A Data Driven Partnership…Esri meet Waze, Waze meet Esri.

A Data Driven Partnership – Esri meet Waze, Waze meet Esri.

The Esri and Waze Collaboration

As a techie that works in local government, I love a good story, especially one of a partnership between a public sector and a private sector technology. Here we have Esri, a builder of the world’s most powerful mapping and spatial analytics software, and Waze is the world’s largest community-based traffic and navigation app. Well, Esri isn’t exactly public sector technology but we, public sector engineers and managers, rely on it pretty heavily. Waze is a great app that I have personally used too. The drivers share real-time traffic and road info. This information, when used properly, saves me a lot of time and gas money on their daily commute. Waze has a slogan of. “Outsmarting Traffic, Together.”

Hands down, these are two leaders in their respective right. If I were to pick which leader is reaping the most from the partnership I would have to say local government. Together these two agencies formed the Connected Citizens Program which enables local governments to leverage Waze data. From the Waze app, cities get to-the-second information- e.g. road conditions, traffic congestion and motor vehicle accident trends. Local governments then funnel the aggregate data into their ArcGIS and map them. Esri is the technology provider of ArcGIS. According to Esri, “about 40,000 clients currently use the company’s database and mapping software, including ArcGIS, to manage a wide collection of city assets, ranging from sewers and electricity infrastructure to locations for planting trees.” One would think that 40,000 clients is a lot of people, and it is, but Waze currently has more than 65 million monthly active users worldwide. A majority of the people reside in medium/larger cities.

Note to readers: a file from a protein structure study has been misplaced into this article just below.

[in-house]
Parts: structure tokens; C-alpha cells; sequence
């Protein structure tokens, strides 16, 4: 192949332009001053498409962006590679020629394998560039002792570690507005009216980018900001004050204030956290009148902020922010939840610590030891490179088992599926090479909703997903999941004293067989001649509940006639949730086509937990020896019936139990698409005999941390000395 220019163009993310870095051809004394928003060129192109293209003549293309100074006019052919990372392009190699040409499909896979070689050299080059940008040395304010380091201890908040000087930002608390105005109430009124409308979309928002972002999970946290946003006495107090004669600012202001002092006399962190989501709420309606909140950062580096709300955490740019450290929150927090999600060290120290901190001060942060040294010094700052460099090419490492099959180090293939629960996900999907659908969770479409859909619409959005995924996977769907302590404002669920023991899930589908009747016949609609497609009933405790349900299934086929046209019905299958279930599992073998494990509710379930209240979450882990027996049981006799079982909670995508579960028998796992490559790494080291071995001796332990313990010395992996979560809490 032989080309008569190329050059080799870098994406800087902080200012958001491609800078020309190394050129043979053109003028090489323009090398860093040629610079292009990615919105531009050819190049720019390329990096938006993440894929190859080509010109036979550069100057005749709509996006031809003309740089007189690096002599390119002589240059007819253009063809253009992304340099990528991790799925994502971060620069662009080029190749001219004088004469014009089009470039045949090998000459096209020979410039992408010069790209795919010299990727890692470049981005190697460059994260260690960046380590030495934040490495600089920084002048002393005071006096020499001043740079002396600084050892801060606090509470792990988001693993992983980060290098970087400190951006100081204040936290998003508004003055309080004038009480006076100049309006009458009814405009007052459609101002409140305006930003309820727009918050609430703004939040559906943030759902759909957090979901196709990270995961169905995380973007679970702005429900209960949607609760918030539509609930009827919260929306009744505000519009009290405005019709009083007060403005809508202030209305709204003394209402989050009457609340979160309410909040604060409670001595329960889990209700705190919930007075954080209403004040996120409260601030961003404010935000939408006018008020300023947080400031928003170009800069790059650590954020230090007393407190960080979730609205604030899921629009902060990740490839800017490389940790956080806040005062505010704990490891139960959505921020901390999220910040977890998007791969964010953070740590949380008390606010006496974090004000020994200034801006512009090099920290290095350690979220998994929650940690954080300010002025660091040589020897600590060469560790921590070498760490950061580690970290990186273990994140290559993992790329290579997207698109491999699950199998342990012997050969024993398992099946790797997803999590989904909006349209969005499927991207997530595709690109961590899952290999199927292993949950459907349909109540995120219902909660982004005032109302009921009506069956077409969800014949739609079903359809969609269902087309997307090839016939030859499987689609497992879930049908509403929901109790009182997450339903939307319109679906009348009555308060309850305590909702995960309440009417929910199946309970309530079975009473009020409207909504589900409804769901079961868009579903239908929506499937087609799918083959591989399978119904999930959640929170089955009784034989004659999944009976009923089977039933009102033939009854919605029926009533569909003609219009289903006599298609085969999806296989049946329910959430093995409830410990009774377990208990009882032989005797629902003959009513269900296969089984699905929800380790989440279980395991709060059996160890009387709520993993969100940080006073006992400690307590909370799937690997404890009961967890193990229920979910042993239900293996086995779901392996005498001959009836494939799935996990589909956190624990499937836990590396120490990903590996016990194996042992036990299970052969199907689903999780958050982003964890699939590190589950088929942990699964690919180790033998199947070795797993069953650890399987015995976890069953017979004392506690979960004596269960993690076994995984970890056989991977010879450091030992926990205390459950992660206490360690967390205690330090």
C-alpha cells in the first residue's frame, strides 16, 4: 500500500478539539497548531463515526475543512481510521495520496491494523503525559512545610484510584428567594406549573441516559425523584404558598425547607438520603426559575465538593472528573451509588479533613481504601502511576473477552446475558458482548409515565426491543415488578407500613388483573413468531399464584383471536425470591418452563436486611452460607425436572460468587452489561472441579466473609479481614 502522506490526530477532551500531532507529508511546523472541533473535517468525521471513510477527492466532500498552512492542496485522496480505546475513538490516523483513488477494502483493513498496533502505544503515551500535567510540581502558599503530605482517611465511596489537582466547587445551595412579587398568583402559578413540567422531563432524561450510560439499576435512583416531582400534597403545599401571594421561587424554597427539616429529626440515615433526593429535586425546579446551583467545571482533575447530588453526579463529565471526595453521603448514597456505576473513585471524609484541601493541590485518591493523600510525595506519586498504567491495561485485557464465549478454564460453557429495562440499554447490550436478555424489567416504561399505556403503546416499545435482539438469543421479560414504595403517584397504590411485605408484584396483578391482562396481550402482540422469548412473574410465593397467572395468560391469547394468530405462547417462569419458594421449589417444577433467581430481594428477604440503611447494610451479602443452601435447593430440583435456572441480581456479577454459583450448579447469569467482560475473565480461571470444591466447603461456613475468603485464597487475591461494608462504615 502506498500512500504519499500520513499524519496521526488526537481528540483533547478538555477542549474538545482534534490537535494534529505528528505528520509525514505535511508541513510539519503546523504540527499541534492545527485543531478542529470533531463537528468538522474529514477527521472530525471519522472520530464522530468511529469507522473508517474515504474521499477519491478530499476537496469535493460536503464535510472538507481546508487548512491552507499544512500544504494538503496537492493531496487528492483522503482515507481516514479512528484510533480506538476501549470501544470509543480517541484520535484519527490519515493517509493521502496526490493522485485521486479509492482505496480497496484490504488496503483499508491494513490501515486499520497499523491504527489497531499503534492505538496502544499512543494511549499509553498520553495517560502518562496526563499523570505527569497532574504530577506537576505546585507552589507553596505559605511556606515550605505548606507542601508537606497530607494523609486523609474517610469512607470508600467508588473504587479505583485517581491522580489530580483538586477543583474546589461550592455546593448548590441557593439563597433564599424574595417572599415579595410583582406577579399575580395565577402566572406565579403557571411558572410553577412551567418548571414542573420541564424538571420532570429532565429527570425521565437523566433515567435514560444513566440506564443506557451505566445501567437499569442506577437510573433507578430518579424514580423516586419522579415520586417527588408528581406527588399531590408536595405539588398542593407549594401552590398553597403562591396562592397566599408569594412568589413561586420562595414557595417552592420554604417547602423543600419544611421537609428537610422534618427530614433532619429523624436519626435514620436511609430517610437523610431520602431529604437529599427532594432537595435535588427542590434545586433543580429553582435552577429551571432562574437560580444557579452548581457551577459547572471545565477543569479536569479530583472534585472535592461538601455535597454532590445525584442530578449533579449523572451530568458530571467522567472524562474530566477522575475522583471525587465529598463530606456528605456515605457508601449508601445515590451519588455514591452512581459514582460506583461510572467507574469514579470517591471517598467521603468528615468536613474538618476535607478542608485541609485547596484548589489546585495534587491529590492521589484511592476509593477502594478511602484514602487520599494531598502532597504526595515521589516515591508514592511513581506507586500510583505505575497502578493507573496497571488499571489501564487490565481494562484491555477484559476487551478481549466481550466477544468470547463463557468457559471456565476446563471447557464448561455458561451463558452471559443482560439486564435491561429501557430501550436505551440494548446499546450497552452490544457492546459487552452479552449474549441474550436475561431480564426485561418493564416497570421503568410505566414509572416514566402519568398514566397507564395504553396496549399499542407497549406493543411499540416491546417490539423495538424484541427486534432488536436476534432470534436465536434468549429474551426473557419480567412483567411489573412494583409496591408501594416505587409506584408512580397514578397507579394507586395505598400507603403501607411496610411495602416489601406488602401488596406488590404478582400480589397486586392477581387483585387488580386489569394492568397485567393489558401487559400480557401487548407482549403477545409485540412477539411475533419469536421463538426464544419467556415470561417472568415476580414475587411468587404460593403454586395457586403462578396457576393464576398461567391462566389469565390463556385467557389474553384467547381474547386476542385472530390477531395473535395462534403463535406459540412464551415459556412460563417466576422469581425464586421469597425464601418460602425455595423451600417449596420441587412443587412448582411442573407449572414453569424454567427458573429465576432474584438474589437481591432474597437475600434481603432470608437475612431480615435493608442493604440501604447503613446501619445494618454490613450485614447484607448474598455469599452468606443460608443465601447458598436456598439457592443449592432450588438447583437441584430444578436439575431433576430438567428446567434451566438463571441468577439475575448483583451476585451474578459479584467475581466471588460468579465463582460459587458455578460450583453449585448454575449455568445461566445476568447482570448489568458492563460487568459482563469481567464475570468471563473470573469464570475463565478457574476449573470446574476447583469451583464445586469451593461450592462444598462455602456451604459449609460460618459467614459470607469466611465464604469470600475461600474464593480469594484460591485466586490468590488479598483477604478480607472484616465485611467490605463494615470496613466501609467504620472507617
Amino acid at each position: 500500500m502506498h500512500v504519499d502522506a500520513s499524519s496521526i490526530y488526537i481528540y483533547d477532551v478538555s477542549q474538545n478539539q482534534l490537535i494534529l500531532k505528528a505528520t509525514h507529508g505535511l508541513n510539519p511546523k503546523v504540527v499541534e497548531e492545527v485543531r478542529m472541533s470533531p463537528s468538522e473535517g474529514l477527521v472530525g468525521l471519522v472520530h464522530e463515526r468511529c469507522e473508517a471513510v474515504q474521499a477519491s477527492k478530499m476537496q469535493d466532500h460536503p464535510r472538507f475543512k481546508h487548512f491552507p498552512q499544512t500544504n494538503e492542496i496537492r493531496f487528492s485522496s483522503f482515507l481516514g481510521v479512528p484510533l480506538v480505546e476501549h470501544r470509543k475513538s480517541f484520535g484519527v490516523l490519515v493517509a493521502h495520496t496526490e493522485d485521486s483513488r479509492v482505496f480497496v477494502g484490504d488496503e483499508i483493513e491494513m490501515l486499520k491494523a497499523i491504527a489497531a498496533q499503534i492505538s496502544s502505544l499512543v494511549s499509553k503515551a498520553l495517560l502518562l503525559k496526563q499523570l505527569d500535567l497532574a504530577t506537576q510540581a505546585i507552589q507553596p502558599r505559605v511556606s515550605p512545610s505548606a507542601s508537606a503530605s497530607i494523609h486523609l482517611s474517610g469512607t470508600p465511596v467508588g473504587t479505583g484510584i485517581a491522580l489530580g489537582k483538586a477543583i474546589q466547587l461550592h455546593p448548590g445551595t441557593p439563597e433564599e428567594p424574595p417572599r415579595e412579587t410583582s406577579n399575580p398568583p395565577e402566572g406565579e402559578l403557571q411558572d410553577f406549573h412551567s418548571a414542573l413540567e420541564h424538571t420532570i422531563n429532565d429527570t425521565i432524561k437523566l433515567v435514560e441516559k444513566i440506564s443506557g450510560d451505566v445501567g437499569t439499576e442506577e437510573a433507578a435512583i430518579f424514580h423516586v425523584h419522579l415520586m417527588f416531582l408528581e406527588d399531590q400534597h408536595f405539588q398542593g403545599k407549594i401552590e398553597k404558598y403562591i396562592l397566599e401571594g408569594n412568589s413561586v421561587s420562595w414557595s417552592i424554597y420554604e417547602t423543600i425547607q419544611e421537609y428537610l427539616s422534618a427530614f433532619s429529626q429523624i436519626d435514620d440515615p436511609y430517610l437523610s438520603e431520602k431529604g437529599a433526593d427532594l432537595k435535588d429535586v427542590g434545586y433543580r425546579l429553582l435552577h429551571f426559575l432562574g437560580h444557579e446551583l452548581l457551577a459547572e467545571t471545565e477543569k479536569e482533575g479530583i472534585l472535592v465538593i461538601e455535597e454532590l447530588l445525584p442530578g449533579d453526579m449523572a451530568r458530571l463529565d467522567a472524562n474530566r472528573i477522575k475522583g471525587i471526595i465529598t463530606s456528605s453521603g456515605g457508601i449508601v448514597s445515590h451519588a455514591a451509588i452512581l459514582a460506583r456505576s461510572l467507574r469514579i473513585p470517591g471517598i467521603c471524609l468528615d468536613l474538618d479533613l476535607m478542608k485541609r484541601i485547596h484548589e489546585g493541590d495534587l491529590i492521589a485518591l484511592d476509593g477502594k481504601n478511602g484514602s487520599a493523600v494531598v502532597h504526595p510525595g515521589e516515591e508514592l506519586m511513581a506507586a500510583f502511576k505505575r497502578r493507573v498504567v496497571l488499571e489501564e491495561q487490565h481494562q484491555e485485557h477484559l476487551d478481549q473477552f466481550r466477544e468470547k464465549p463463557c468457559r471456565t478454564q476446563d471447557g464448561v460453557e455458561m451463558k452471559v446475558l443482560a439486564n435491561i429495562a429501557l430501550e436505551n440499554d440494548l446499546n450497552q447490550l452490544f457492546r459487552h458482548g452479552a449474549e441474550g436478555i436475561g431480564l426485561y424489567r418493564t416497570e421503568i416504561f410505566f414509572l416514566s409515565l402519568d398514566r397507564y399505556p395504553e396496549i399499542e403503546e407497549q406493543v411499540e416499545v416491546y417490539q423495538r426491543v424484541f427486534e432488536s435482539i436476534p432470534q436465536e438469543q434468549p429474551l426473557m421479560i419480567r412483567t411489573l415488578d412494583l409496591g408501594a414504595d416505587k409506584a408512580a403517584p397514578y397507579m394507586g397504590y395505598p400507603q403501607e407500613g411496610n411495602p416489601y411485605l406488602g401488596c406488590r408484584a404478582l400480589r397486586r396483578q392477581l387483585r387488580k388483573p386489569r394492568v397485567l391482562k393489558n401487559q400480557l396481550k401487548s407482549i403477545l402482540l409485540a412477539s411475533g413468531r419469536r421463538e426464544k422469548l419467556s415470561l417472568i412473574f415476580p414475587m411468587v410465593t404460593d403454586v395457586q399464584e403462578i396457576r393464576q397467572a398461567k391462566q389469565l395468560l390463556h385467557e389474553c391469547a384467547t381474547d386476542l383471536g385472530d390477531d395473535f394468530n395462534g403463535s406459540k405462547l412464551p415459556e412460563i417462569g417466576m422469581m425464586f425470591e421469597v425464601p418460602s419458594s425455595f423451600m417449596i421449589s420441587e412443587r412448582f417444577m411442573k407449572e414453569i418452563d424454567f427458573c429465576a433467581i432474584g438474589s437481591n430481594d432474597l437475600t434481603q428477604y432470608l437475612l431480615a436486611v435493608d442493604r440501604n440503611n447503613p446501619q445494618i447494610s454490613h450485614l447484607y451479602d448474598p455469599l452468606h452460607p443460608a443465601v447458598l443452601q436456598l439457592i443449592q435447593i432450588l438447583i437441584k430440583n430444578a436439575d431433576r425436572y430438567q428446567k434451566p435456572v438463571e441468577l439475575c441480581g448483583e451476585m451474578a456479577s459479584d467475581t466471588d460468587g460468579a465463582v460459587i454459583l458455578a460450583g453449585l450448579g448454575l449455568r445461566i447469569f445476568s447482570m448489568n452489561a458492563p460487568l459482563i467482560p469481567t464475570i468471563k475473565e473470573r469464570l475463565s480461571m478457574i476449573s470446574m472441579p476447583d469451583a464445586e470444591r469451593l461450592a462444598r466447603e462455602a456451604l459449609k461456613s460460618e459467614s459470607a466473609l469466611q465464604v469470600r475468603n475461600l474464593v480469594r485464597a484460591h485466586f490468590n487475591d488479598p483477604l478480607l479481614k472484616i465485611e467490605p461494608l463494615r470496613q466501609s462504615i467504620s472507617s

The next step, as far as local governments are concerned, is using the application to disseminate information. As an employee of a Public Works Department that handles natural disasters, I can’t wait for that day. Not only could we rely on the National Weather Service to reach people, we could get messages, pertinent messages, to people phones in a jiffy.

Local governments are using the traffic jams and alerts to help plan for future road widenings, find troubled intersections, and evaluate the layouts of existing intersections. Esri is making this an easy feat for local governments too. They are monitoring the data themselves and sending it directly to the local governments that already subscribe to their services. This technology is helping local government make long-term plans and also assisting small local governments in closing the technological gap that big cities are able to manage.

In all cases, local governments are able to meet the needs of their stakeholders better. They can heed their requests and input via the Waze app and make the necessary changes. Too often residents and stakeholders say that communicating with their governing agencies is difficult, that they don’t feel heard. Through this partnership, local governments can be more intuitive.

That said, I celebrate this glorious partnership and hope it continues to develop into a beautiful relationship.

Yours In Service,

Eric L. Marsh, MPA@UNC

 

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